As I researched our nine-day trip to Tucson, Sabino Canyon was listed on the "things you must do or you won't be invited back". Though I didn't check "Cat Fancy", I'm sure they would also have put Sabino in that category as well.
The big appeal of the canyon is the hiking, and it is a big appeal - it was easily the busiest trail of the half-dozen or so on which I hiked in the Tucson area. The entry fee gets you into the parking lots, and the optional shuttle ride provides a narrated ride to any of the nine stops along the paved road that goes three miles into the canyon. It's a relaxing ride up, and the driver provided lots of interesting information about the canyon history and flora / fauna.
A Sabino Canyon pro tip: Sit under the covered area right behind the shuttle tractor. The diesel fumes rolled over the canopy and onto the exposed portion of the shuttle where my daughter and I were sitting. If you're not bothered by fumes, or relish them - I know you people are out there - enjoy them with my compliments.
The final stop, #9, was where 95% of the shuttle crowd departed from. Most passengers took a look at the view, then started back on the paved trail. My daughter and I took a different track, heading instead for the zig-zag path up the canyon wall to the Phoneline Trail. This gave spectacular views down the canyon, even better than the one you see just getting off the shuttle, and into the eastern edge of Tucson. This path is also much less traveled than was the paved one below. And honestly, this path is also more dangerous, as there is little to catch you if you make a wrong step, so you'll need to watch your footing.
Not wanting to subject a 10-year old to the full length of this particular trail - I lost my "Father of the Year" award just taking her up there - we took the "Historic Sabino Canyon" cut-off trail that led back down to the main path back to the visitors center. This was still challenging, but at least it was downhill. Mostly. And there were enough rocks to climb on to make her happy. And we didn't see a single rattlesnake.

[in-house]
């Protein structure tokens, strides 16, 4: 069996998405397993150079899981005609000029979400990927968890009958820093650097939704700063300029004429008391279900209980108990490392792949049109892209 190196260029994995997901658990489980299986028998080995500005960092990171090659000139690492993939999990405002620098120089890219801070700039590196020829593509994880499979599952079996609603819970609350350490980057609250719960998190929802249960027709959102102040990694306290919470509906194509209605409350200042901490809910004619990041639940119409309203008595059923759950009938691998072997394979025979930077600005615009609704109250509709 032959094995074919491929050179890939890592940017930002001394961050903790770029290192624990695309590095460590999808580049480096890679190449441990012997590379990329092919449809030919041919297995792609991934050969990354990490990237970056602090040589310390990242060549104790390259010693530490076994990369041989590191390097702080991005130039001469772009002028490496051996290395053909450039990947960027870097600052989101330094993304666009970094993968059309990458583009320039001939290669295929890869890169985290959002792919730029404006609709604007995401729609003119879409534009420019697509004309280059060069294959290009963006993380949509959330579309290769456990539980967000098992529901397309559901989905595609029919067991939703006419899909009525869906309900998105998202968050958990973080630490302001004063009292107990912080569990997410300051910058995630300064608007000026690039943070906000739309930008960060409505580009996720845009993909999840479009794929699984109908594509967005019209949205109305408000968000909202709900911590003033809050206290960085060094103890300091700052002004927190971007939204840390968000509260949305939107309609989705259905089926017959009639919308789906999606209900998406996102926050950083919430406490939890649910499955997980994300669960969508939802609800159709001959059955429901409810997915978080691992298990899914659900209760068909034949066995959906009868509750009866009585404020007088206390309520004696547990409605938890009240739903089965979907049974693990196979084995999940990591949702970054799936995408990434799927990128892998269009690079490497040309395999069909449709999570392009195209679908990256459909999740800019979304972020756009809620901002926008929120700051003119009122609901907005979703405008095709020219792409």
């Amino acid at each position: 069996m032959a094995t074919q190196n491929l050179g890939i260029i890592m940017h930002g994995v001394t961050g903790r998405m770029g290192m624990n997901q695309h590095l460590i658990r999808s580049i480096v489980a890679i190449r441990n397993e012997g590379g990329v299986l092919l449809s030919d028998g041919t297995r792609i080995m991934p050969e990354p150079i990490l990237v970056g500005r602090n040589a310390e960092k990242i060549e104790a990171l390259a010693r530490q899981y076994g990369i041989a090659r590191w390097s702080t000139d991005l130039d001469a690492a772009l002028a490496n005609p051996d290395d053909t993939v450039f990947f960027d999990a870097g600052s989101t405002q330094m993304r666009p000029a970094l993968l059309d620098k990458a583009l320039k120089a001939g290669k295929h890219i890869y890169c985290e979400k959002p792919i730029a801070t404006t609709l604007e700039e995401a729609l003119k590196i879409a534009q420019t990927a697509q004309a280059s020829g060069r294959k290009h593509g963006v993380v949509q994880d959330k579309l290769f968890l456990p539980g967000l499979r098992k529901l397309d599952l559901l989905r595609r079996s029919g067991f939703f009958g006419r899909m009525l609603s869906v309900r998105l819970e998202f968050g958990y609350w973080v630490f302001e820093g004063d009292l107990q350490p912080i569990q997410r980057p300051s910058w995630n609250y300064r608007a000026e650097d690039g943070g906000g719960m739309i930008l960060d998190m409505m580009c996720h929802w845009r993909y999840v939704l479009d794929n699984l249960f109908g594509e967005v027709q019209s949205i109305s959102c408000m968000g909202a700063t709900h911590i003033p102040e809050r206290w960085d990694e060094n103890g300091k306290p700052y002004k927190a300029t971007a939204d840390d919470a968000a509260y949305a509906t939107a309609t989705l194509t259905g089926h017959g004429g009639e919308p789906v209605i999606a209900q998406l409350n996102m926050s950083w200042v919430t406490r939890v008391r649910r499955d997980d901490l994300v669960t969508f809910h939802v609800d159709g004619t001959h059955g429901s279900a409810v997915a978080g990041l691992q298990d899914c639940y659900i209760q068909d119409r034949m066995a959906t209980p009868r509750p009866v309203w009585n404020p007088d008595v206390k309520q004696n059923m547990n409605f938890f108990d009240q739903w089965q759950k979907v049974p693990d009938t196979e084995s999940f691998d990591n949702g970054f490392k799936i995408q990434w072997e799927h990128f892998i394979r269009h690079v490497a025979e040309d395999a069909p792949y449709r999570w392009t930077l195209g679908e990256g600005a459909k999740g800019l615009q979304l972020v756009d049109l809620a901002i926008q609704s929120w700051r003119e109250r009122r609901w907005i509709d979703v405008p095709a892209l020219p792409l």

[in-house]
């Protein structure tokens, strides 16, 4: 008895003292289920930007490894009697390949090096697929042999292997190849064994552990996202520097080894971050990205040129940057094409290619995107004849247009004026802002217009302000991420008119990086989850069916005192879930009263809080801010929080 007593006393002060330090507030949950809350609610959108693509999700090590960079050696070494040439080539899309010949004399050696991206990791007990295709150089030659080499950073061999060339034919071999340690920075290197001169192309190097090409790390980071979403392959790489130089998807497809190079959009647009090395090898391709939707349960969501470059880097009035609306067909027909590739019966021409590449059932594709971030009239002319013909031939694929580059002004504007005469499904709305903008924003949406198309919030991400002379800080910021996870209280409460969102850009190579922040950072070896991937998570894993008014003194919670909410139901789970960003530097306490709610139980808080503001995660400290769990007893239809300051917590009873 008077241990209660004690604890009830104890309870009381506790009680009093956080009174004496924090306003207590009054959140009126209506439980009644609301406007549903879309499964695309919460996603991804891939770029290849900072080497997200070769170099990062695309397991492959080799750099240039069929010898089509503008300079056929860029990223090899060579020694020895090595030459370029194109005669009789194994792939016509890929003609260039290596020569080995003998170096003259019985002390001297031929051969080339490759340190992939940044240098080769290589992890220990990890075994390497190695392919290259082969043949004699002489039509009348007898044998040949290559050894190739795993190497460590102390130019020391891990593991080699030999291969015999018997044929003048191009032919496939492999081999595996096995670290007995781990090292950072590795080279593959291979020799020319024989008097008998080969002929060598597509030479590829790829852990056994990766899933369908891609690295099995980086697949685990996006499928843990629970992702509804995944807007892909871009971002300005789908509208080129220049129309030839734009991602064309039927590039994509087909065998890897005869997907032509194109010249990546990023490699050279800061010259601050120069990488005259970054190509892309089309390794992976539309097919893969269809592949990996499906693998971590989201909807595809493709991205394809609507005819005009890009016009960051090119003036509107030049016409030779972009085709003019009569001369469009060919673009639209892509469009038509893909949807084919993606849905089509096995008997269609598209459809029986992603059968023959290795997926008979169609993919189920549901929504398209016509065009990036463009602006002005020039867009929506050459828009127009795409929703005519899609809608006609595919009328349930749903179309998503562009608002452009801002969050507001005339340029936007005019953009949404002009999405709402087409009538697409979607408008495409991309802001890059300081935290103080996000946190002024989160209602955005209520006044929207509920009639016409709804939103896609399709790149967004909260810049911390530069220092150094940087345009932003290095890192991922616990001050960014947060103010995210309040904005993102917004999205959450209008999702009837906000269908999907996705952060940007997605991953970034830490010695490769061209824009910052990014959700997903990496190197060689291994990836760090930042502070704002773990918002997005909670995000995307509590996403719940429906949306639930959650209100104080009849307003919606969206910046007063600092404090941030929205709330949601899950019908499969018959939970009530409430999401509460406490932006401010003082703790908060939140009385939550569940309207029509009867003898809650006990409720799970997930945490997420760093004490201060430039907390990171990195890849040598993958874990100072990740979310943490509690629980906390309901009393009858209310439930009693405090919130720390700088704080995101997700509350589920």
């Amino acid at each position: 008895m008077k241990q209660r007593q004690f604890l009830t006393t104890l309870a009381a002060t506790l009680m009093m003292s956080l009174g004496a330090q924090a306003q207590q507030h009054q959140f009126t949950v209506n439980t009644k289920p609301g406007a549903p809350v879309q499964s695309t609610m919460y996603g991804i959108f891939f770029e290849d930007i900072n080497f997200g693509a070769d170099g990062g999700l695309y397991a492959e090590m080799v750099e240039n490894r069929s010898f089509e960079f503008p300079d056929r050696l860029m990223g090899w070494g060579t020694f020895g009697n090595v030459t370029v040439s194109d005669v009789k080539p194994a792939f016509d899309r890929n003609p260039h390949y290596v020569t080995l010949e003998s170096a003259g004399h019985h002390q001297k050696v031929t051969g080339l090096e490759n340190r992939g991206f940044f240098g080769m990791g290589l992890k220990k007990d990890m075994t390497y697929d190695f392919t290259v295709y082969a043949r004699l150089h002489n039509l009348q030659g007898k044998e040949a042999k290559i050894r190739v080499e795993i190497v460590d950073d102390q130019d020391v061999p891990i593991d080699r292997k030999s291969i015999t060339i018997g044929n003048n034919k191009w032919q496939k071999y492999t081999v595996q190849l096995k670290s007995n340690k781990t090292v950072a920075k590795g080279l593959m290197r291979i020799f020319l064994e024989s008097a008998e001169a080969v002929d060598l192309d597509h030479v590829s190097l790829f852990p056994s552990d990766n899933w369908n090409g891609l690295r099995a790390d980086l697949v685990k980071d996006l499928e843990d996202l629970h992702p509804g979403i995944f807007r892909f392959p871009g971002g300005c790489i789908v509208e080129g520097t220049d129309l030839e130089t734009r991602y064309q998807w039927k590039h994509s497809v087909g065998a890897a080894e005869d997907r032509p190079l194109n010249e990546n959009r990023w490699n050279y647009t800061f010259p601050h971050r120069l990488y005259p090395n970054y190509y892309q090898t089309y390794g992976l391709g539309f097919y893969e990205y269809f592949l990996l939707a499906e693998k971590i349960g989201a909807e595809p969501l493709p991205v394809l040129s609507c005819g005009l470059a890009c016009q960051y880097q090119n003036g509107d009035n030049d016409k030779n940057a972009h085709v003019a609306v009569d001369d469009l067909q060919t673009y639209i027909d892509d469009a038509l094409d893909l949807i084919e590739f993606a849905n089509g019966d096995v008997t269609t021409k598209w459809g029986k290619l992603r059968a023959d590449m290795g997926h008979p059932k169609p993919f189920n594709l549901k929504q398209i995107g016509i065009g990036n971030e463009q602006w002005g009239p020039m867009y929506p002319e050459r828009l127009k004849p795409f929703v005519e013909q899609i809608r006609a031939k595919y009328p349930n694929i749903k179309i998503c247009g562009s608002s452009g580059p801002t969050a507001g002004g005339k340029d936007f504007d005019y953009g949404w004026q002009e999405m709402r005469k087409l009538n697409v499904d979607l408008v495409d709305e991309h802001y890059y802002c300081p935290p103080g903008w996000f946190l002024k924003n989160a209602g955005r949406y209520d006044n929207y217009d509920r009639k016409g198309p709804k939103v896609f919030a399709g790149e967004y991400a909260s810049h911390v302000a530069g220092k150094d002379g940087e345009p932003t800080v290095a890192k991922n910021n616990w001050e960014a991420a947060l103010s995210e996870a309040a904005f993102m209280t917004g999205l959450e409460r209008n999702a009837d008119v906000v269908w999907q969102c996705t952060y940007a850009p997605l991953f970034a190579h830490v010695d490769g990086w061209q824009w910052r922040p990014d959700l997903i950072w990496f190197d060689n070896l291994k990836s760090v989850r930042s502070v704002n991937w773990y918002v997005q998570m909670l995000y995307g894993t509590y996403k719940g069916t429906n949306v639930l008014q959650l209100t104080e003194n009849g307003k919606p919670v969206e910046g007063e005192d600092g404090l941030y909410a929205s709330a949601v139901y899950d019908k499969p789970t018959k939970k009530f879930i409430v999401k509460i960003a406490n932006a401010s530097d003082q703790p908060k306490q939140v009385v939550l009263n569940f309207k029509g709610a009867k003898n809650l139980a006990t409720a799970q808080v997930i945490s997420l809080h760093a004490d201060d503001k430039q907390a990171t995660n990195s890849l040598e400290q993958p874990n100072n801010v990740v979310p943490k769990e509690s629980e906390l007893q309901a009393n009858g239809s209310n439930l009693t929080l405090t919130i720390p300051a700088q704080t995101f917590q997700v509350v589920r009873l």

Though your mileage way vary, our trip involved several water stops. Runoff from Mount Lemmon cascaded through the valley, including one point where it ran over the road. Though not ideal for swimming, both because of the shallow depth and water that was quite cold - several spots provided fine places for wading. We encountered some non-dangerous wildlife in the form of little silver frogs who didn't seem to mind us too much.
Which brings me to Sabino Canyon pro tip #2: If you're tired, just wait for the shuttle at one of the designated spots. Don’t' try to hoof it to the next stop - relax, it's all good. On our way back, two of the three running trams were right behind each other, and if you wanted to catch a tram, you better be at one of the nine stops - they don't pick you up along the road. Only if you have a bear gnawing on your head will they even consider stopping to help. So in this case, we missed one, and so missed them both. But if you have a tired child, better just to sit and wait for the next one that to risk getting caught in the middle of two stops.
Verdict: If you're looking for a quiet hike with trails to yourself, Sabino Canyon is not the place for you. There are gobs of tourists on the main trail, though the Phoneline Trail was quite a bit quieter. My experience on the other Sabino Canyon trails is non-existent, which I hope to remedy someday. The park does have a good range of trails for each skill level, and if you're a beginner, or looking for an accessible hike, you can't beat it. The tram is very convenient for getting you to the end, and if it's too long a walk, just wait for the next tram to come along and pick you up. If you don't mind a small crowd sharing your hiking experience, and are looking for some nice scenery, you will enjoy Sabino. It has some of the best views around, and worth the price of admission.